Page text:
Now, here I feel I'm being a bit disloyal to the Costa Ocidental snack bar here in Faja which doesn't do spring onions and humous (sp?) in wee square bowls as an aperitif. But it does do steaks and huge piles of chips and salad (with mayo). And I'm a steak and chip kind of guy (with mayo), let me tell you. And the really nice thing about the CO is I just have to put my head round the door and Ligia knows that means an espetada de porco with batatas fritas for me and an espetada de frango (chicken) with batatas cozidas (boiled potatoes) for Carol and a cold bottle of Casal Garcia vinho verde at 8.30 sharp. Then an Irish coffee for me after - i.e. a cup of milky coffee with one of their customarily generous helpings of Scotch tipped into it. Different styles of eatery, horses for courses (if you'll pardon the pun), variety the life of spice and all that ...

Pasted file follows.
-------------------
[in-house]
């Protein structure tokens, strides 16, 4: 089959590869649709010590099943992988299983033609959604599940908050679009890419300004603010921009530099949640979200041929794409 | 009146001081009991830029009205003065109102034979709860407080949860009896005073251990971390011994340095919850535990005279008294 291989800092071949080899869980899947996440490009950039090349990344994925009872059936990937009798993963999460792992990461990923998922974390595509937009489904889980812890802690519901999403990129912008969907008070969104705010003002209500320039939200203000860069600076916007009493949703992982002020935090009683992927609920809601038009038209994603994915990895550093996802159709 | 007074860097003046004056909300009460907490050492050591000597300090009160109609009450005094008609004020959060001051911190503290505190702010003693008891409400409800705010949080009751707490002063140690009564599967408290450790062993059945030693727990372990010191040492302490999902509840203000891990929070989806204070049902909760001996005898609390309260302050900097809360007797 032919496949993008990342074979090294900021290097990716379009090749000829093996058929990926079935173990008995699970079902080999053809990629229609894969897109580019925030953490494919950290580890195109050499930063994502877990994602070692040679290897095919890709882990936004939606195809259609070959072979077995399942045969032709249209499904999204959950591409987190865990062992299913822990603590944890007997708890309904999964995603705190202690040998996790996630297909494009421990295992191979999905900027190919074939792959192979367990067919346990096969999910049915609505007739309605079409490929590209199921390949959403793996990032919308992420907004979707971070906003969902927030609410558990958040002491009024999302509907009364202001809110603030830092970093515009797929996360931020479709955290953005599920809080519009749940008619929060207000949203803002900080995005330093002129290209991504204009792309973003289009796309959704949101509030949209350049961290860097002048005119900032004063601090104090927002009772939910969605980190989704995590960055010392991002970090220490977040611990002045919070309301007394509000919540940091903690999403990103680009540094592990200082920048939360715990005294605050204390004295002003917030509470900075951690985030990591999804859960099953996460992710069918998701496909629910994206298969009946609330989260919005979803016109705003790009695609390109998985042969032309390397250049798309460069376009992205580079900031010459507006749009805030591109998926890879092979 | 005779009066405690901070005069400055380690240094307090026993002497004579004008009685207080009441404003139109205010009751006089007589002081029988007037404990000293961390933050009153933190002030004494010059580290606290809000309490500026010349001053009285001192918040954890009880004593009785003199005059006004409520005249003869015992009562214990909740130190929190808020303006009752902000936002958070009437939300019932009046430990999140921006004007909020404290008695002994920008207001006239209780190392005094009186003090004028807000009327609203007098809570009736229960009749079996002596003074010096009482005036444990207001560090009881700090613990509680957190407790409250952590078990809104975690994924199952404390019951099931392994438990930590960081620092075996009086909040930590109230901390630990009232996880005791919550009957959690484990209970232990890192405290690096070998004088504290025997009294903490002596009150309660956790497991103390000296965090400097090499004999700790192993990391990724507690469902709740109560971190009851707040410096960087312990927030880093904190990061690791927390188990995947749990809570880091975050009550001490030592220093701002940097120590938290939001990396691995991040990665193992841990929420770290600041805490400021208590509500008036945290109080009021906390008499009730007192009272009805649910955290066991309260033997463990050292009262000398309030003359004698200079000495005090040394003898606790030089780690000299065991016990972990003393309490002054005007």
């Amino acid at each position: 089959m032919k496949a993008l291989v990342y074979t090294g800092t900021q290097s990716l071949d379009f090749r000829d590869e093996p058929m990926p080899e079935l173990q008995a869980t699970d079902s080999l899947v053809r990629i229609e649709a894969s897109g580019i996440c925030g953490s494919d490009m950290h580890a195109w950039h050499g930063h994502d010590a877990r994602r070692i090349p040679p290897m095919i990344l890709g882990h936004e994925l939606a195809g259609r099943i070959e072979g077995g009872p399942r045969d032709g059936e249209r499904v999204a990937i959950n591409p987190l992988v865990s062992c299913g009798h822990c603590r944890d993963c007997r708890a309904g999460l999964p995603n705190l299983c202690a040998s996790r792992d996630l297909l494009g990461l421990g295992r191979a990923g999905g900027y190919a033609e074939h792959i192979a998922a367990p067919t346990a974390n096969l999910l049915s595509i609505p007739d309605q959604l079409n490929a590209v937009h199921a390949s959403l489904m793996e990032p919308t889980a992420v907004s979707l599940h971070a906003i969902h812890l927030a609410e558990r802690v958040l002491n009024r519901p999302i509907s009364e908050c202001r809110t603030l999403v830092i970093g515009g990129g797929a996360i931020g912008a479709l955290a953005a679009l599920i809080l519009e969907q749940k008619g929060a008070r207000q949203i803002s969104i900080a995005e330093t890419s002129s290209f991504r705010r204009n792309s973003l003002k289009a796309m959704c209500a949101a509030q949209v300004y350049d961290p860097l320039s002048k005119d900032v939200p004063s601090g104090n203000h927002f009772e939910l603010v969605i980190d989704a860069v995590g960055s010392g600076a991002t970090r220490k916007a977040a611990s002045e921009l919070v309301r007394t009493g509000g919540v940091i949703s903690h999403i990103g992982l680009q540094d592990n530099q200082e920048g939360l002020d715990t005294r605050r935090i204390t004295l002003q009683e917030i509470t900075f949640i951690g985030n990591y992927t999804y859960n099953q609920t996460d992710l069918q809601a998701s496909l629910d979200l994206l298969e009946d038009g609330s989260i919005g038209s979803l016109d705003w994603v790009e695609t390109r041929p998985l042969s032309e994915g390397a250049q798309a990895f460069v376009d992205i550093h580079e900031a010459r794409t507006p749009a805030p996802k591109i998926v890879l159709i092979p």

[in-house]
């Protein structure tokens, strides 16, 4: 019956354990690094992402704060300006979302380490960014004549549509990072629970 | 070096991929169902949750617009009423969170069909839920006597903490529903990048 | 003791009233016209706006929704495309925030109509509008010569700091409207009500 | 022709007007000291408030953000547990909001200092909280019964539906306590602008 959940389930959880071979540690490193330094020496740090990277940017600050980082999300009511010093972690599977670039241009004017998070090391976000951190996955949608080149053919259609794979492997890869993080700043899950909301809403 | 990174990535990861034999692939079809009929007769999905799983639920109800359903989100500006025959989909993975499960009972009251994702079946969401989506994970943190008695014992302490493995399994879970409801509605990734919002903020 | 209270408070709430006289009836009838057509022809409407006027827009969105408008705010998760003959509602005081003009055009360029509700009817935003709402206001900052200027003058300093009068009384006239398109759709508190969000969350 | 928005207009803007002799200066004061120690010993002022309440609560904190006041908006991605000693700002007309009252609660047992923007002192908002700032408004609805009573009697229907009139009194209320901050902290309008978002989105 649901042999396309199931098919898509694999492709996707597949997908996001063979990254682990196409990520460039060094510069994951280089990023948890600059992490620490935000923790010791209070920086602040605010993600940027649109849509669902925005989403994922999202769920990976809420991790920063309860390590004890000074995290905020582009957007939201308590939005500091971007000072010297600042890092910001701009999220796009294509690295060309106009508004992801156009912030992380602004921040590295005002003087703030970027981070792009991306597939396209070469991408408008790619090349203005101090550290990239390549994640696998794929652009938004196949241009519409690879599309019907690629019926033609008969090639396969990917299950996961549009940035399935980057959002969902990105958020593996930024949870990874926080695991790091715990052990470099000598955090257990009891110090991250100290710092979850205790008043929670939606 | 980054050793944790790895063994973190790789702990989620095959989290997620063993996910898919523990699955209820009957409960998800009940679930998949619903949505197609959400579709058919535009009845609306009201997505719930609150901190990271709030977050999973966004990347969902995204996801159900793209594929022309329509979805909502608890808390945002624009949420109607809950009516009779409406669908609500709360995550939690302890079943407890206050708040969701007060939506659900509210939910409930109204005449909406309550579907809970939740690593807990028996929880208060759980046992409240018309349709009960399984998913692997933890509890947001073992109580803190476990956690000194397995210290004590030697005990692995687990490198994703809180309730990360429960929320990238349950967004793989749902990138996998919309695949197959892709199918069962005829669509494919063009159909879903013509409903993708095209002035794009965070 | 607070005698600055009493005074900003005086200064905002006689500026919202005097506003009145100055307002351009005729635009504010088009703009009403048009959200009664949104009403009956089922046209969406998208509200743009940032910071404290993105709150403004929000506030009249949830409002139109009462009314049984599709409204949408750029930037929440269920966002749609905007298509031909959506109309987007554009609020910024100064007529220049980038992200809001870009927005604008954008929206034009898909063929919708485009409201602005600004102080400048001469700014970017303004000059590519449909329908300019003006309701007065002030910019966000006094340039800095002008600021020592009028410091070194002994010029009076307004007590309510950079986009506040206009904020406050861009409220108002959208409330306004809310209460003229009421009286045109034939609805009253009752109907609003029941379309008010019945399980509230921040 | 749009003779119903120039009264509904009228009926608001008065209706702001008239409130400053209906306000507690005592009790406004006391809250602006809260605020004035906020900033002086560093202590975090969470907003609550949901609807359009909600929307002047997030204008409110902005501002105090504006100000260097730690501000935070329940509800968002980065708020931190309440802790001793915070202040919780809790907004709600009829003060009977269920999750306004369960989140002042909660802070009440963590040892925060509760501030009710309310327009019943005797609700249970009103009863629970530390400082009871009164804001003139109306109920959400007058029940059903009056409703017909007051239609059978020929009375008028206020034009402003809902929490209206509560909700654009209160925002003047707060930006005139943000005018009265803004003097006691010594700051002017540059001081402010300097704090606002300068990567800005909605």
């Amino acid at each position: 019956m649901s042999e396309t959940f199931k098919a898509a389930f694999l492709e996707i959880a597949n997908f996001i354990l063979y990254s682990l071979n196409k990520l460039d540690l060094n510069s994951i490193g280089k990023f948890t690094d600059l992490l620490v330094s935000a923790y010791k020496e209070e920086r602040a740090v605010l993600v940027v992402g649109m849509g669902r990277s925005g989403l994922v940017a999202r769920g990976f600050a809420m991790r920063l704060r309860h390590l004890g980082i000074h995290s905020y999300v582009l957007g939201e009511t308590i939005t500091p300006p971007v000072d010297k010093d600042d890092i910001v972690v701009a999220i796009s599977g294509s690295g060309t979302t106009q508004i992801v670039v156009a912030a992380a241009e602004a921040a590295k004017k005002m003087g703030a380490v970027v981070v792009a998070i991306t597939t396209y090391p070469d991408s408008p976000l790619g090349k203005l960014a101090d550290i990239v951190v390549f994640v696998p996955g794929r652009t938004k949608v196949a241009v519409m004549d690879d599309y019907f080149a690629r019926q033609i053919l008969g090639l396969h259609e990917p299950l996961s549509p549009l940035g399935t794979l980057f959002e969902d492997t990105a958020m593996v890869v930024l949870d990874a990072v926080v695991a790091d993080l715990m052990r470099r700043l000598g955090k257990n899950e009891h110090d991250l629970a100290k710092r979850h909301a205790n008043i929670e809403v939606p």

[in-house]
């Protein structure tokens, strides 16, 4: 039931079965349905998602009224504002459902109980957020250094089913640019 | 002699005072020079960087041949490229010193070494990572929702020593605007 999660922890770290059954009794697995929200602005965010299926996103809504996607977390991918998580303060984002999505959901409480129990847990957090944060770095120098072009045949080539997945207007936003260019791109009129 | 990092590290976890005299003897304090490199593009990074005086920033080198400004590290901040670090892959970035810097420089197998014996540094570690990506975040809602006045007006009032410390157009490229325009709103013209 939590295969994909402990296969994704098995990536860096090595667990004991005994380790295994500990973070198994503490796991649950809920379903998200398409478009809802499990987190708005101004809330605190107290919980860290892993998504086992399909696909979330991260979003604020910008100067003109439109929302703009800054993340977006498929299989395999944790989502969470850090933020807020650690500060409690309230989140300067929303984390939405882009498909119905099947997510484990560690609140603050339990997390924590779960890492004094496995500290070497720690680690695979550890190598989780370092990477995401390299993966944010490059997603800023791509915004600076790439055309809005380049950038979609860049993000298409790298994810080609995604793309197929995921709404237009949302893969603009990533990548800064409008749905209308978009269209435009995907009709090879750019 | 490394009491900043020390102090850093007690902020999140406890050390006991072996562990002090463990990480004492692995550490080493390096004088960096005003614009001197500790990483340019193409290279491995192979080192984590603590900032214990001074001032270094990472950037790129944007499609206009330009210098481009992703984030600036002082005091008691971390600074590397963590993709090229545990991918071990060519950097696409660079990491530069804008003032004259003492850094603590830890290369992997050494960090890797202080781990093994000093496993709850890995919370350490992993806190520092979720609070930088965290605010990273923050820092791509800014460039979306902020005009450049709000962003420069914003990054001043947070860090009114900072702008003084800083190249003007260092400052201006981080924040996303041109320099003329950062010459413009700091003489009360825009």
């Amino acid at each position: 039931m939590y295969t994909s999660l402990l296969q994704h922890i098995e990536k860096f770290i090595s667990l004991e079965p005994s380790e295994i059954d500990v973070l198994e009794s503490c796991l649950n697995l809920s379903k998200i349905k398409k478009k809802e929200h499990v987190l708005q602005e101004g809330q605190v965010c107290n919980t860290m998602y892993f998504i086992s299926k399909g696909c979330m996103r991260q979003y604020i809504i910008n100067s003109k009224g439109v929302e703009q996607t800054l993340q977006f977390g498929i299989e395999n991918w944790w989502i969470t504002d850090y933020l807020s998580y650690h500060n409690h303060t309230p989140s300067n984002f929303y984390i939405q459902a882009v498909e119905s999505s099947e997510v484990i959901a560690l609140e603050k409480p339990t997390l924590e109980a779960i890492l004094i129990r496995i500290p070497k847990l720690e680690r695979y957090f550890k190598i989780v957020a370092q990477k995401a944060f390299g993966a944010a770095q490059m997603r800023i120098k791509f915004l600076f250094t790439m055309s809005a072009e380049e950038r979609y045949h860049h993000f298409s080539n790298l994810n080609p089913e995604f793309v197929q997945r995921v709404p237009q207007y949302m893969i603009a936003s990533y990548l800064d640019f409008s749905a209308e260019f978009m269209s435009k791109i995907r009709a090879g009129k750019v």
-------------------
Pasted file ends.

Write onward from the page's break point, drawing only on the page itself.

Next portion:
Anyway, back in the Casa do Rei on Saturday, André (who has a comedy French 'Allo 'Allo accent) emerges out the kitchen and we talk away about food and meat and good things to eat and availability thereof on this island - not always to be taken for granted - seasonal - things that can be imported - etc... until, almost in the middle of a sentence he says "Do you like Border Collies?" And we're like that! - look at each other for a moment before I find myself saying "Well, they're OK - but not to eat, surely?"

Turns out he'd clocked we're Scottish and wasn't imagining for a minute dishing up Medallions of Lassie drizzled in a jus of whatsname but rather he was interested in training dogs to run sheep (and goats) - I should explain that cows are much the most prominent farm animal on this island, with sheep (and goats) being in such a minority, you tend to forget their existence.

Yes, well, you sort of had to have been there ...

Thursday, 21 May 2009